I've heard alcohol described as "an affordable luxury," and I think that's a great description. Even a bottle of booze that costs 300 bucks is easier to get your hands on than say, a yacht, or a fancy vacation. Still, most of us are on a budget, and can't just buy any bottle that grabs our eye. My solution? Drinking to average. The best way I can explain it is simply by telling you about a recent restocking of my liquor cabinet.
I was pouring a taste of bourbon one night and realized that, while my current collection has some stellar entries--Pappy 15, William Larue Weller, Aberlour A'bundh--I was a little light in "everyday" whiskies. As much as I complain about the Pennsylvania Liquor Control Board, their Fine Wine and Good Spirits shop is a great place for this type of need. They have a half decent selection of bourbon, and their sale prices are great. I scanned the shelves and saw that Booker's, from the Jim Beam Small Batch Collection, was 5 bucks off. $42 for Booker's is a solid price, but still a bit more than I wanted to spend on everyday stuff. Another sale item was Benchmark, Buffalo Trace's budget bourbon (comes in a plastic container). I've had it before and while it's not memorable, it straddles the line of inoffensive/pleasant quite nicely, and will be great for filling my decanter. It was $18.99 with a $3 mail in rebate, final price $15.99 for 1.75 ml. That's more than two bottles of bourbon. I grabbed it, along with the Booker's, and a bottle of my standby house bourbon, Buffalo Trace, at $21.99. A total of about $80 for more than 4 bottles of bourbon. That puts the average bottle at sub $20. Now, on any given Tuesday night, I will have a choice of three bourbons, and won't feel guilty if I do choose the Booker's. I will also preserve my higher end and harder to find whiskies.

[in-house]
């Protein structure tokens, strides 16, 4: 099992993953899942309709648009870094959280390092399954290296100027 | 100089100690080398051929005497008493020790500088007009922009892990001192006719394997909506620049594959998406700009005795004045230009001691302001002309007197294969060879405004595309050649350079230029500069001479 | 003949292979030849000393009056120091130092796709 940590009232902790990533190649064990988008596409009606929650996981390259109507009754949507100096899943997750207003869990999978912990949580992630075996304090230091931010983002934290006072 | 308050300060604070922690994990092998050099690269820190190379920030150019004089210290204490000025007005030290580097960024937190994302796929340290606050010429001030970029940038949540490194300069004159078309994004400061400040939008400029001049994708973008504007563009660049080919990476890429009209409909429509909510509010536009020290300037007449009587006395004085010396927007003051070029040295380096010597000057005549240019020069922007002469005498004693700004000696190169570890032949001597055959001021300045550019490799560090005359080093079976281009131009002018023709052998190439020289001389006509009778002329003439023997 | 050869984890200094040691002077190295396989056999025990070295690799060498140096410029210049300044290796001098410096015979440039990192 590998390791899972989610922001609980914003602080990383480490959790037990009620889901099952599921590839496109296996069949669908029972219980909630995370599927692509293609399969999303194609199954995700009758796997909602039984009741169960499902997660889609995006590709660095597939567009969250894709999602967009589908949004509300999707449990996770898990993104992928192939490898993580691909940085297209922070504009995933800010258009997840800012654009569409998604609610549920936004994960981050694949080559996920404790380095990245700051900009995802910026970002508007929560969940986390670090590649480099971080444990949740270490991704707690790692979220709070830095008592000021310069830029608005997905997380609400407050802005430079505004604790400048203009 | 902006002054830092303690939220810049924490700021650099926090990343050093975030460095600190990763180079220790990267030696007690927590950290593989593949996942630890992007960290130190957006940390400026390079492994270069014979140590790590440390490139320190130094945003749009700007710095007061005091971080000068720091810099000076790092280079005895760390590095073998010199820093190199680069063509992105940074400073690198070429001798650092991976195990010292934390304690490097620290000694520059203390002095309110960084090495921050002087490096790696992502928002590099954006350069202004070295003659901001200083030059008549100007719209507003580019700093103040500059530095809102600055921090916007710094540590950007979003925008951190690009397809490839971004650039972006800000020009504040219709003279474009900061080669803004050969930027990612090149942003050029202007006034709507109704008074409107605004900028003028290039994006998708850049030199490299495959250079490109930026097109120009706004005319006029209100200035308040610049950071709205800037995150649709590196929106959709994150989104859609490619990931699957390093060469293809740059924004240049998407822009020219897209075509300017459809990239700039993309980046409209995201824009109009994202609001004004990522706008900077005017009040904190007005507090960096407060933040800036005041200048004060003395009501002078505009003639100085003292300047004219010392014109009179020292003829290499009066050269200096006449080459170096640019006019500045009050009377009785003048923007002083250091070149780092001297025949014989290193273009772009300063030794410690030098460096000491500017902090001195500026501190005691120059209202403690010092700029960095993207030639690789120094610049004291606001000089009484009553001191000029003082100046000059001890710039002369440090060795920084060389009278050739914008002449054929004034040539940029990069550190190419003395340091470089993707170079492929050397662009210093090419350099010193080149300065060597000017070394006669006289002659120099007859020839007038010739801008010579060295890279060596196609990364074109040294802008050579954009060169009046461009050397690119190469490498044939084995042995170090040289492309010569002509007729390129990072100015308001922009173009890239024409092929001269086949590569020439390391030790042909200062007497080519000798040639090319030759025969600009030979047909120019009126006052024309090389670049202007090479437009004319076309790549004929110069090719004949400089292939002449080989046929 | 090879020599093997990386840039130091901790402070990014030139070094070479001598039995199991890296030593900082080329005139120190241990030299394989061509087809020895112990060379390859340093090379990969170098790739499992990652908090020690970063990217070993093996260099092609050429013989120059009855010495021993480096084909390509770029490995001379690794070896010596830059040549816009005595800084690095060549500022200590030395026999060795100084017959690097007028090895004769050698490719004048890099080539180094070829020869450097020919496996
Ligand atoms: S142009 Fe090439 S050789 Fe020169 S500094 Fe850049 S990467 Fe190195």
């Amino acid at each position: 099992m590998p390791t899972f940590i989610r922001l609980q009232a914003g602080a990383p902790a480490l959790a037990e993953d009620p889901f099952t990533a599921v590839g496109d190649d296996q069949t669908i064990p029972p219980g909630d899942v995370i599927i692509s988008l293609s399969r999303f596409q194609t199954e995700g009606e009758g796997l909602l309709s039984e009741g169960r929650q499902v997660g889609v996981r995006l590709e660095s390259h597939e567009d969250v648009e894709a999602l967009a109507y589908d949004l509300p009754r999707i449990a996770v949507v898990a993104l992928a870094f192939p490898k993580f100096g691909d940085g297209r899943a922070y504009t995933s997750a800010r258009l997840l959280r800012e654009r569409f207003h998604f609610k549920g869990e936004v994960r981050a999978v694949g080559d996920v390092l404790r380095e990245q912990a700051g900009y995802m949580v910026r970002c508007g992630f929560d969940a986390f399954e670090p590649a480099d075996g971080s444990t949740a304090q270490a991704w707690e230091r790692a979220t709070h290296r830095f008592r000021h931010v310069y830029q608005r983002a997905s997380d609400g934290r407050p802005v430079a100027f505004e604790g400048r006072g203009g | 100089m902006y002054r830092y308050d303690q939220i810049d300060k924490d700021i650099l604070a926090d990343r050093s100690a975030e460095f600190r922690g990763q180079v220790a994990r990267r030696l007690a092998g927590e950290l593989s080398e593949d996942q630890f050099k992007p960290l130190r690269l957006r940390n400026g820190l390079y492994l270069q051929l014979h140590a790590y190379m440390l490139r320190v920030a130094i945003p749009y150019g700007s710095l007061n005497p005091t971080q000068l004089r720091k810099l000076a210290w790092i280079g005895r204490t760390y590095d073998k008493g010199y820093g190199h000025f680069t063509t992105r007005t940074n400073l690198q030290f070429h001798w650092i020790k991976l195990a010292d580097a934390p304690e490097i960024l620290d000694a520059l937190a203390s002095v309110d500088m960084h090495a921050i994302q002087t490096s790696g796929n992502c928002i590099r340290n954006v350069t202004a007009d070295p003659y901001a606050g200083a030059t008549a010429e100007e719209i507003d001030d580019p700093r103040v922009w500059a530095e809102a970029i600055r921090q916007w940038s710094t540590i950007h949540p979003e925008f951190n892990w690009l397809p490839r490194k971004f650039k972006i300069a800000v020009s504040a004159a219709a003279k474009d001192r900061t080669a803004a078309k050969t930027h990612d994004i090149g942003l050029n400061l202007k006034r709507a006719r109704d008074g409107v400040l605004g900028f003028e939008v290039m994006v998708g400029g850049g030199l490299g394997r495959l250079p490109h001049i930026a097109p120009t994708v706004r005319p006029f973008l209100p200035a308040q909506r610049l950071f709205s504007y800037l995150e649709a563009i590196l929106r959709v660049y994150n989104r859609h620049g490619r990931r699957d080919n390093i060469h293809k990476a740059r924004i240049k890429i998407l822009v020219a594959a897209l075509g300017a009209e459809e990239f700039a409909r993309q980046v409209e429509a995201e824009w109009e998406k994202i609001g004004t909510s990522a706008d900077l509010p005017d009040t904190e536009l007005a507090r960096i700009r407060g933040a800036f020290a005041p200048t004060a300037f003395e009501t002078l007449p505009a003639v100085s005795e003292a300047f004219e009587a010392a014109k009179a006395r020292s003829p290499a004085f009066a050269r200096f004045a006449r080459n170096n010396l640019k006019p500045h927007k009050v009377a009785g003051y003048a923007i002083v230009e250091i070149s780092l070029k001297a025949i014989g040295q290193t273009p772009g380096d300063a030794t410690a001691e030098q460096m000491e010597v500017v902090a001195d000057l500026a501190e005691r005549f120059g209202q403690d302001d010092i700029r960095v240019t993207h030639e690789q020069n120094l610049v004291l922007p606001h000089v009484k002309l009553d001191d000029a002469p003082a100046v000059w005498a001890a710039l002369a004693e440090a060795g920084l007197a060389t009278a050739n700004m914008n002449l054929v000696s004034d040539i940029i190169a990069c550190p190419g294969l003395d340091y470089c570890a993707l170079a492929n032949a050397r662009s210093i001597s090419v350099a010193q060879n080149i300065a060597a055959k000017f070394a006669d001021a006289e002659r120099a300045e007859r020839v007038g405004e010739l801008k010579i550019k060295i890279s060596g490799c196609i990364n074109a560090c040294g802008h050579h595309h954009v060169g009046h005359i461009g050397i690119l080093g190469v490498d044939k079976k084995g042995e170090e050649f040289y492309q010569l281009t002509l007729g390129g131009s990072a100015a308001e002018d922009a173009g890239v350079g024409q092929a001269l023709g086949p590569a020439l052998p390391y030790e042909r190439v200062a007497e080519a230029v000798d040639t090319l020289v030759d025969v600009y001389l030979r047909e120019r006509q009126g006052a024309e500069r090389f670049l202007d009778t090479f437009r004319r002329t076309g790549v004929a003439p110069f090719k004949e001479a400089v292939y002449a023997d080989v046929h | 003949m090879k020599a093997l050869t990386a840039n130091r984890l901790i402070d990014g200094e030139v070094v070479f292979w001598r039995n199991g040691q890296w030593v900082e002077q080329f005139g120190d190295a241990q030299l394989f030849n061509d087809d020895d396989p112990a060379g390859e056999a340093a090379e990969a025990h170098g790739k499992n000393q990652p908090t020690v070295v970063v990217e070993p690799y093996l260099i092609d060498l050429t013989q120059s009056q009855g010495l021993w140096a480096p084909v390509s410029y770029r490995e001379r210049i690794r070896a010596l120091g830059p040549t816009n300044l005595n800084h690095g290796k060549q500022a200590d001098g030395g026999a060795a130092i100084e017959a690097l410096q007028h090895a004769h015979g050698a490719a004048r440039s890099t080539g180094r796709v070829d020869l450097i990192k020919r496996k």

And that's drinking to average.